NEW ORLEANS – The cost of transcatheter aortic valve replacement among patients with inoperable severe aortic stenosis is in line with the cost of other accepted cardiovascular procedures, according to an economic analysis of the PARTNER trial.
The index hospitalization costs were higher with TAVR, but the reduction in subsequent hospitalizations, and the projected gain in survival, associated with the procedure yielded overall lifetime cost-effectiveness. “In this extremely high-risk population, an elderly population, the intervention is adding roughly 2 years of life, and that is the return on investment,” principal investigator Dr. Matthew Reynolds said at the meeting. The cost-effectiveness ratio “works out to just over $50,000 per life-year gained.”
Efficacy data for the same 358 inoperable patients, known as cohort B, showed a 20% survival benefit with TAVR at 1 year, compared with standard medical therapy, including balloon aortic valvuloplasty (N. Engl. J. Med. 2010; 363:1597-1607).
To determine the economic value of the procedure, Dr. Reynolds and his colleagues assessed lifetime incremental cost-effectiveness ratios (ICERs) and lifetime incremental costs per QALY using hospital billing data or MEDPAR when bills were unavailable. Costs from the last 6 months for surviving patients were used to project future costs beyond 12 months, while parametric survival models fit to the trial data were used to extrapolate patient-level life expectancy beyond the follow-up period.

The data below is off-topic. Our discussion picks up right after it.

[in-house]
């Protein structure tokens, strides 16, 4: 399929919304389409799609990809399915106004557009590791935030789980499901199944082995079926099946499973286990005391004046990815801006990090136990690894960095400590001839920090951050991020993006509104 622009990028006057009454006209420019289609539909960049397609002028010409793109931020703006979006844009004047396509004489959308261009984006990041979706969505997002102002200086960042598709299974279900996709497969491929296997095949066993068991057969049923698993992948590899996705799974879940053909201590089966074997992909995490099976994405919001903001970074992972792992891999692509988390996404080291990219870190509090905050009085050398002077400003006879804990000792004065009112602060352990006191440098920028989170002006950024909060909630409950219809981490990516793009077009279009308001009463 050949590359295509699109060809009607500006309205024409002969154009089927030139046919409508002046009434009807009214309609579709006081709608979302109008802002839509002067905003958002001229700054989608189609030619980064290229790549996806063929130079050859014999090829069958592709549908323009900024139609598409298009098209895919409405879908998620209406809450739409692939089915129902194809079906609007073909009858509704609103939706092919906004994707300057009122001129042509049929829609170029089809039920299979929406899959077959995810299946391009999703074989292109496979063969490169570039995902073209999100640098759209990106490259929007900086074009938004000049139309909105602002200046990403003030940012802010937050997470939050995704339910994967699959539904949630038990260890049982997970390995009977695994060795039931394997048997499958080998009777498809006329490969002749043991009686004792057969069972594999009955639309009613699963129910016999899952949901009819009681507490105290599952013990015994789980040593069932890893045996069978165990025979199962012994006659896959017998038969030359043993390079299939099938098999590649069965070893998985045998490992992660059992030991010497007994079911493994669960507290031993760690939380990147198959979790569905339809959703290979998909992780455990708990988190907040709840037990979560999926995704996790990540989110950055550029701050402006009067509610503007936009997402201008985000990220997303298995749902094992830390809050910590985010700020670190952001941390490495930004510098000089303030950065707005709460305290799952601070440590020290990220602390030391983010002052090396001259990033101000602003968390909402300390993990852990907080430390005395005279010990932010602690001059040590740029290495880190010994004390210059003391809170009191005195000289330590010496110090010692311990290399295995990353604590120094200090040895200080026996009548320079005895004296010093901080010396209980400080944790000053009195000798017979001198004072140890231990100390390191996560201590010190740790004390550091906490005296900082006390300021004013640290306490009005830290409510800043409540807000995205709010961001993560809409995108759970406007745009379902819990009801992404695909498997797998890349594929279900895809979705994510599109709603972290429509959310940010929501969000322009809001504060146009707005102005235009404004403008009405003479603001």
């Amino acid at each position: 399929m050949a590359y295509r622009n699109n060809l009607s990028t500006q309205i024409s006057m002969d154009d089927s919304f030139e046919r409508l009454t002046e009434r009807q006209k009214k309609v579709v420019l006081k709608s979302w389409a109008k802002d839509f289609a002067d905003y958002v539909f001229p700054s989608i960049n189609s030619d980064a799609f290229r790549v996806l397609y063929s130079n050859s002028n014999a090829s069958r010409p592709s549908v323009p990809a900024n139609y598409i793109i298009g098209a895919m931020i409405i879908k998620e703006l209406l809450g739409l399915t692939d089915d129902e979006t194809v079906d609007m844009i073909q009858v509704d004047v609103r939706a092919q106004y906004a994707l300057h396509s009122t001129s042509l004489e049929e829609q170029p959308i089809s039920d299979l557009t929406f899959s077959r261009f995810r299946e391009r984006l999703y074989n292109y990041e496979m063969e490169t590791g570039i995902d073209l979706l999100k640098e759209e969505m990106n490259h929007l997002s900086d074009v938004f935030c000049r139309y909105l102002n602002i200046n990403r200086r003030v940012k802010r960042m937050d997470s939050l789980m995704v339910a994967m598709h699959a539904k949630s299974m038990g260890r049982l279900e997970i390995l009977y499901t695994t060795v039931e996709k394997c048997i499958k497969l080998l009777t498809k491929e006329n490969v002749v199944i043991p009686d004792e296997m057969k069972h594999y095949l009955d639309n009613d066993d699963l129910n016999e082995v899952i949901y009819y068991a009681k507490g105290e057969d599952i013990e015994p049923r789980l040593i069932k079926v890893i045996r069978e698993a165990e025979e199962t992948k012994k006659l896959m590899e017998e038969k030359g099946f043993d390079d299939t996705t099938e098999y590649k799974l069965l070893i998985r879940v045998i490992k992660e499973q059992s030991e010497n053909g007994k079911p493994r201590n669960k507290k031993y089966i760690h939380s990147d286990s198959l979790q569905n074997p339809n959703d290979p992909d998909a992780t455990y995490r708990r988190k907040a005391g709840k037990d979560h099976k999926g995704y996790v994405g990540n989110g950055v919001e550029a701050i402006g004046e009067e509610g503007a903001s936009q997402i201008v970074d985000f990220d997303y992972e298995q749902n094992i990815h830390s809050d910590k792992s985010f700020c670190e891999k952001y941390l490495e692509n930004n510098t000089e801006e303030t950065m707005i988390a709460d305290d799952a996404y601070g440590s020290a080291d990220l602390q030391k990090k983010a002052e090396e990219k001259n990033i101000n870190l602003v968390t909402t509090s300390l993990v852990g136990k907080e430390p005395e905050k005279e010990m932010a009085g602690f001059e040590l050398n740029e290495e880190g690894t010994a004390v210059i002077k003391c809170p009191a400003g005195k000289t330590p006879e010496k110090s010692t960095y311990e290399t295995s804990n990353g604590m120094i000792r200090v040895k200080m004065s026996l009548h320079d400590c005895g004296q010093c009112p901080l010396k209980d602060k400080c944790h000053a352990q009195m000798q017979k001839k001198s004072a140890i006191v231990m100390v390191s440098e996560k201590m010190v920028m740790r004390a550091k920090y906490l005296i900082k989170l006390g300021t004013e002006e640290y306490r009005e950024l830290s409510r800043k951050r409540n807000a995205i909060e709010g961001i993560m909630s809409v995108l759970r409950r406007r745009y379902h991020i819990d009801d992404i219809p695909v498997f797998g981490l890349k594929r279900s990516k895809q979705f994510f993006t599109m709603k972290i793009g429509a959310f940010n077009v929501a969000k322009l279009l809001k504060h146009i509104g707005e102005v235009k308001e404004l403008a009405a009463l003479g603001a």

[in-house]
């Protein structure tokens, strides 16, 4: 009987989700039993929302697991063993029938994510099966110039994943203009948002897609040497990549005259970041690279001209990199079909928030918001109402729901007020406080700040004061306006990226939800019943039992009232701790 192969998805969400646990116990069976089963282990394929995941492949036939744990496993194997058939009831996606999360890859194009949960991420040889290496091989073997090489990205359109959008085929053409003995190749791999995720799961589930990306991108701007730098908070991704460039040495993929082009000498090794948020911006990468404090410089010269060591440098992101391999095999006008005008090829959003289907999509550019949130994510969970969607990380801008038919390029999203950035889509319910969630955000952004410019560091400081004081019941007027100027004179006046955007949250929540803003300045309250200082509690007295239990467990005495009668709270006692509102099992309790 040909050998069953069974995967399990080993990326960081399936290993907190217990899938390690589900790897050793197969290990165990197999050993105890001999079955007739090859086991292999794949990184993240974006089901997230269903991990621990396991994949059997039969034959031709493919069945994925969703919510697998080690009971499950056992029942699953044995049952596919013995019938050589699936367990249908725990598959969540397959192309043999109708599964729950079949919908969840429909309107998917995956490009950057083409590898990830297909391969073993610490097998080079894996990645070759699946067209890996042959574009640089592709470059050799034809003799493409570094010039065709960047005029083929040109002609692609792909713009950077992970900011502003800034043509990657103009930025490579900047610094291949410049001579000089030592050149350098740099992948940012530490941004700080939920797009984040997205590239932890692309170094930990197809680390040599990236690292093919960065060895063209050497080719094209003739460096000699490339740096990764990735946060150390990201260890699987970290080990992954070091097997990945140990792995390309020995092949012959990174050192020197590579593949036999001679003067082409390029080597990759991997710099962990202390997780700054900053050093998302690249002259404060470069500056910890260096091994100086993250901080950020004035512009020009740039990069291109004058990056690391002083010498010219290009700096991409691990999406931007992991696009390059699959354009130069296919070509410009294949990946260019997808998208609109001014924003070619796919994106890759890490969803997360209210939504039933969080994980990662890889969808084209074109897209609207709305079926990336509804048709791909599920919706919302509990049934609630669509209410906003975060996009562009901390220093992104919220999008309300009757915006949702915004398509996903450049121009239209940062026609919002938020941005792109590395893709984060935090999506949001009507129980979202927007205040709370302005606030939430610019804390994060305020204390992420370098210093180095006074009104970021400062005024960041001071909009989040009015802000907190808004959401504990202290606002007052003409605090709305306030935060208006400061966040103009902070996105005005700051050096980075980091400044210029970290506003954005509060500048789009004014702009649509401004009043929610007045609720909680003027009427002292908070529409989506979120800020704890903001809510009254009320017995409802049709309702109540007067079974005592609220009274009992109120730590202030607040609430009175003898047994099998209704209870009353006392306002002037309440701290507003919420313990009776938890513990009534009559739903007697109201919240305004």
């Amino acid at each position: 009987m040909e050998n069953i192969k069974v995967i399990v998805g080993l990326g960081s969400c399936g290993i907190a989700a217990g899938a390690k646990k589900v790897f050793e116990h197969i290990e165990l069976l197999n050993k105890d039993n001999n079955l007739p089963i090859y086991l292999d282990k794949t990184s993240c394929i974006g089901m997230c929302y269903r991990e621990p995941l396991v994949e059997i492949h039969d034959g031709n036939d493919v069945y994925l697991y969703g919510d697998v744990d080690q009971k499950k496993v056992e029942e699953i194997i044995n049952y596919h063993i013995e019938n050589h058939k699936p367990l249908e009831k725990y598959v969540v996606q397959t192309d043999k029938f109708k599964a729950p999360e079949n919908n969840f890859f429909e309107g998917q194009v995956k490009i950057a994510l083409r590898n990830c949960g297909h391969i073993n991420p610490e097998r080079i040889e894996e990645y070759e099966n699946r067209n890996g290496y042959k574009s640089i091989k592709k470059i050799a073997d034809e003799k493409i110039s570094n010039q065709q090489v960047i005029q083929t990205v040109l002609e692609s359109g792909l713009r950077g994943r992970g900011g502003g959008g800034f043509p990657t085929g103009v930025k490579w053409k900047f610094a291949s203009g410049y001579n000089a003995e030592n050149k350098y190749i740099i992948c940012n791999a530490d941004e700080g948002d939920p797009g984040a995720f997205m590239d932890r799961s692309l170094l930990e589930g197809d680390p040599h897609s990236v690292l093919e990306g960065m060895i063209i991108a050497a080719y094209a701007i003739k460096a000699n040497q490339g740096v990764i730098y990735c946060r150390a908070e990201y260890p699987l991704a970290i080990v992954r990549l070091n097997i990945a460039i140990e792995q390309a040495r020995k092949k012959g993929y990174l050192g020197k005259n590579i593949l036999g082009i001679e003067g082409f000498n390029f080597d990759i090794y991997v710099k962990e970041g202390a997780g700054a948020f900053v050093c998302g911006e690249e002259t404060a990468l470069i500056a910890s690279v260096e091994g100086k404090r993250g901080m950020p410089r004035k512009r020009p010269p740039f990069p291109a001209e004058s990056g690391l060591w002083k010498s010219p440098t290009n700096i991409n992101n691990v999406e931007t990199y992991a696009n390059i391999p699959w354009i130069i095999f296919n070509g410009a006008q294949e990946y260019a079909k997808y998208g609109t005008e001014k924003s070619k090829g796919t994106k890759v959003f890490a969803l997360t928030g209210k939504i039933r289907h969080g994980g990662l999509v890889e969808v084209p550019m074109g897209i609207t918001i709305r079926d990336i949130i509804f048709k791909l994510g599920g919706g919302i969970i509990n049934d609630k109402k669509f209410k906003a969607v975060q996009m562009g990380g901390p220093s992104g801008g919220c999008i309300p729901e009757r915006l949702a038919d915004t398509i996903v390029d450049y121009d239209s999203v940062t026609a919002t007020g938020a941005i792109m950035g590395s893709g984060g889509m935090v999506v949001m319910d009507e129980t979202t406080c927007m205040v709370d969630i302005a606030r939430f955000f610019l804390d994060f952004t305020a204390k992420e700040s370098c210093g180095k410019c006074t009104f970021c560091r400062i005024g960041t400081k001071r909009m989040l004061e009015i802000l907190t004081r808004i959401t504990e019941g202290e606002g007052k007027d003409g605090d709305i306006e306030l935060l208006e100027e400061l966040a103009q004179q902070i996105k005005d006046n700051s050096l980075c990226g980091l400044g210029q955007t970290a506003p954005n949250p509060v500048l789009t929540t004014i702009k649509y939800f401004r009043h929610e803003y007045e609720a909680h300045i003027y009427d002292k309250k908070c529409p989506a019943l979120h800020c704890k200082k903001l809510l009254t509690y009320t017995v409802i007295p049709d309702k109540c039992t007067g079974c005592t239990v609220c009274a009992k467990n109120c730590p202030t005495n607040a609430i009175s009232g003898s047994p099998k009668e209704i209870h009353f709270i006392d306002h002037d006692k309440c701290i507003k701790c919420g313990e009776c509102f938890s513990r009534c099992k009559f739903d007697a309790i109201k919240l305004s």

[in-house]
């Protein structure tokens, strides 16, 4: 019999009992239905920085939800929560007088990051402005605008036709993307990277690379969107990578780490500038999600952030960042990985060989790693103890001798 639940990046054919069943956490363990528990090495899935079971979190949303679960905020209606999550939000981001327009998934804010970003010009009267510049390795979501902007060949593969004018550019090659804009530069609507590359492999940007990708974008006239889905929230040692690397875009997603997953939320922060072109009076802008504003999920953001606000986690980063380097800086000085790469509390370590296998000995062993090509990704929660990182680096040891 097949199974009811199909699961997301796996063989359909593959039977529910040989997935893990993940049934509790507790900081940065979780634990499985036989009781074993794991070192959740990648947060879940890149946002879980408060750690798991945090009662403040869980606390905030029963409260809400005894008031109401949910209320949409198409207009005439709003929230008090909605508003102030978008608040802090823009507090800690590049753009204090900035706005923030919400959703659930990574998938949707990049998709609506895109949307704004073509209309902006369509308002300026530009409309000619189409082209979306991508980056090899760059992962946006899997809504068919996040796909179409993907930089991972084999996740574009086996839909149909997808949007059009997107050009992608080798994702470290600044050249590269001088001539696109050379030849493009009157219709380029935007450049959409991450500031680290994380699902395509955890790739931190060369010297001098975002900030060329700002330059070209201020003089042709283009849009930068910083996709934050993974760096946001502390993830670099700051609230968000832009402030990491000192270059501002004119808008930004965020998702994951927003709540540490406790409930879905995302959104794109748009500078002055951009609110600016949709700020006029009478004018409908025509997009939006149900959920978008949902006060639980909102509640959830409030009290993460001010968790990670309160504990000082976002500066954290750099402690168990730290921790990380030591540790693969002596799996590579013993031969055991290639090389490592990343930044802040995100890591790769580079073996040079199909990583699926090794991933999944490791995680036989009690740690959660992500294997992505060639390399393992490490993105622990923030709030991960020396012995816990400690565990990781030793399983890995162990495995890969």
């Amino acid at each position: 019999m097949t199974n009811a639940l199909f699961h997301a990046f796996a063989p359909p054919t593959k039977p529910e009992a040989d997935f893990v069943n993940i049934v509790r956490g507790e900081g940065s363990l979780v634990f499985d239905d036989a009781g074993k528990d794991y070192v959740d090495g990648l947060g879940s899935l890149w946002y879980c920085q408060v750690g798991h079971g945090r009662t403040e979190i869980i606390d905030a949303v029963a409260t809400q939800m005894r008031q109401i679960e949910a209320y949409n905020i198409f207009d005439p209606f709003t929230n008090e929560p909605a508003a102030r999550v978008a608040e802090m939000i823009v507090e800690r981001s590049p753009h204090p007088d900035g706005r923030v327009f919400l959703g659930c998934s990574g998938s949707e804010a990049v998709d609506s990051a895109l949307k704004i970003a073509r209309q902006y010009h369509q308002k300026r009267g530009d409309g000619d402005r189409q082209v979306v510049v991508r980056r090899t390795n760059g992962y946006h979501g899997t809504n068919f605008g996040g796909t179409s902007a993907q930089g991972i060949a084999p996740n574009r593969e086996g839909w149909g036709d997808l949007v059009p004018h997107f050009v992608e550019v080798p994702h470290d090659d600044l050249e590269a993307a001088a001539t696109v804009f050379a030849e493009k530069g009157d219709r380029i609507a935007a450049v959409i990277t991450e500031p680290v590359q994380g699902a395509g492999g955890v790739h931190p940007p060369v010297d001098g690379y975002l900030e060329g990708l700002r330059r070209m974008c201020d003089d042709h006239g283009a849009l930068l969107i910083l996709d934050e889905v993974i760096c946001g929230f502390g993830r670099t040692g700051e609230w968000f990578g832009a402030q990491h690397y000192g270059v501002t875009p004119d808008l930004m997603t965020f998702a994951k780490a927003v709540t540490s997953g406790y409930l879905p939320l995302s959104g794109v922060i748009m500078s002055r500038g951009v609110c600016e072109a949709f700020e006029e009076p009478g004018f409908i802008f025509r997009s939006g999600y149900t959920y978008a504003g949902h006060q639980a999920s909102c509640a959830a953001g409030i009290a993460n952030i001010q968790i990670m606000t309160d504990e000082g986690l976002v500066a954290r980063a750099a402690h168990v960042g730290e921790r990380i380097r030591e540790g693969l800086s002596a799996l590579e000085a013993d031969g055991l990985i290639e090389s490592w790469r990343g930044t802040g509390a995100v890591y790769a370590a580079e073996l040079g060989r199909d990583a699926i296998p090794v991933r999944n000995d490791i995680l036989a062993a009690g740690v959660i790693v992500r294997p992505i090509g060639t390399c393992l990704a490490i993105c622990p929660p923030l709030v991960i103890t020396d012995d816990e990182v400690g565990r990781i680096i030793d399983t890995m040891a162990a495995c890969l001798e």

The initial $78,540 price tag for TAVR includes $42,806 for procedural costs, based on an estimated cost of $30,000 for the investigational Edwards Sapien valve; $30,756 for nonprocedural expenses; and $4,978 for physician fees, said Dr. Reynolds, director of the Economics and Quality of Life Research Center at the Harvard Clinical Research Institute, Boston. Twelve-month follow-up costs were $23,372 higher for patients treated with standard medical therapy. This was a result of significantly more hospitalizations in the control group than in the TAVR group (2.15 vs. 1.02), mainly due to cardiovascular causes (1.7 vs. 0.50).
The estimated life expectancy was 3.1 years for TAVR patients and 1.2 years fortpatients treated with medical therapy, or a difference of 1.9 years. The lifetime incremental cost per patient was $79,837, and the lifetime incremental gain in life expectancy was 1.59 years. This translated into an ICER of $50,212 per life-year gained and $61,889 per QALY, he said.
On the basis of the data, TAVR in this older inoperable cohort falls very close to published cost-effectiveness estimates for implantable defibrillators and atrial fibrillation ablation, and is actually lower than current estimates for hemodialysis or percutaneous coronary intervention for stable coronary artery disease, Dr. Reynolds said.
Edwards Lifesciences provided grant support for the analysis.